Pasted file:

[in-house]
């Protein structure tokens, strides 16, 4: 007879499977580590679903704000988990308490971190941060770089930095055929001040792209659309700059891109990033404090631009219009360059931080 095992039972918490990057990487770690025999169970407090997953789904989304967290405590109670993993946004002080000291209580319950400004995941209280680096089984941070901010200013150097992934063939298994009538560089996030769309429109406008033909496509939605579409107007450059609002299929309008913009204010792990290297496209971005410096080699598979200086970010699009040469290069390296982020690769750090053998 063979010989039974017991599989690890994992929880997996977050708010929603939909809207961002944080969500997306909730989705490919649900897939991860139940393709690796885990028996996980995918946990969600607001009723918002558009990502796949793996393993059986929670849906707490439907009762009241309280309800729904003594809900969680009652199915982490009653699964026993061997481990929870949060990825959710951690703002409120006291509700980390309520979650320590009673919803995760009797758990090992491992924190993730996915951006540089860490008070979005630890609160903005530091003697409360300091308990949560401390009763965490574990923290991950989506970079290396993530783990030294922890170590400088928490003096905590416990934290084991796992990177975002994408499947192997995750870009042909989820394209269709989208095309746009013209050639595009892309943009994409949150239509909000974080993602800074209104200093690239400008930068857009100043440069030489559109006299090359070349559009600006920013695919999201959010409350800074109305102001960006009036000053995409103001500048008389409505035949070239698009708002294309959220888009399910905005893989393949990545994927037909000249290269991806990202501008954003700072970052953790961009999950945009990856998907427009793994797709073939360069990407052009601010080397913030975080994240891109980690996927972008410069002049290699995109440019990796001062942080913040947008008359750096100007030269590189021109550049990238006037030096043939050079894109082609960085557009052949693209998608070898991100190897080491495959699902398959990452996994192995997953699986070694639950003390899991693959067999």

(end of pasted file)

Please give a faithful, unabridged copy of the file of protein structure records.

[in-house]
């Protein structure tokens, strides 16, 4: 007879499977580590679903704000988990308490971190941060770089930095055929001040792209659309700059891109990033404090631009219009360059931080 095992039972918490990057990487770690025999169970407090997953789904989304967290405590109670993993946004002080000291209580319950400004995941209280680096089984941070901010200013150097992934063939298994009538560089996030769309429109406008033909496509939605579409107007450059609002299929309008913009204010792990290297496209971005410096080699598979200086970010699009040469290069390296982020690769750090053998 063979010989039974017991599989690890994992929880997996977050708010929603939909809207961002944080969500997306909730989705490919649900897939991860139940393709690796885990028996996980995918946990969600607001009723918002558009990502796949793996393993059986929670849906707490439907009762009241309280309800729904003594809900969680009652199915982490009653699964026993061997481990929870949060990825959710951690703002409120006291509700980390309520979650320590009673919803995760009797758990090992491992924190993730996915951006540089860490008070979005630890609160903005530091003697409360300091308990949560401390009763965490574990923290991950989506970079290396993530783990030294922890170590400088928490003096905590416990934290084991796992990177975002994408499947192997995750870009042909989820394209269709989208095309746009013209050639595009892309943009994409949150239509909000974080993602800074209104200093690239400008930068857009100043440069030489559109006299090359070349559009600006920013695919999201959010409350800074109305102001960006009036000053995409103001500048008389409505035949070239698009708002294309959220888009399910905005893989393949990545994927037909000249290269991806990202501008954003700072970052953790961009999950945009990856998907427009793994797709073939360069990407052009601010080397913030975080994240891109980690996927972008410069002049290699995109440019990796001062942080913040947008008359750096100007030269590189021109550049990238006037030096043939050079894109082609960085557009052949693209998608070898991100190897080491495959699902398959990452996994192995997953699986070694639950003390899991693959067999």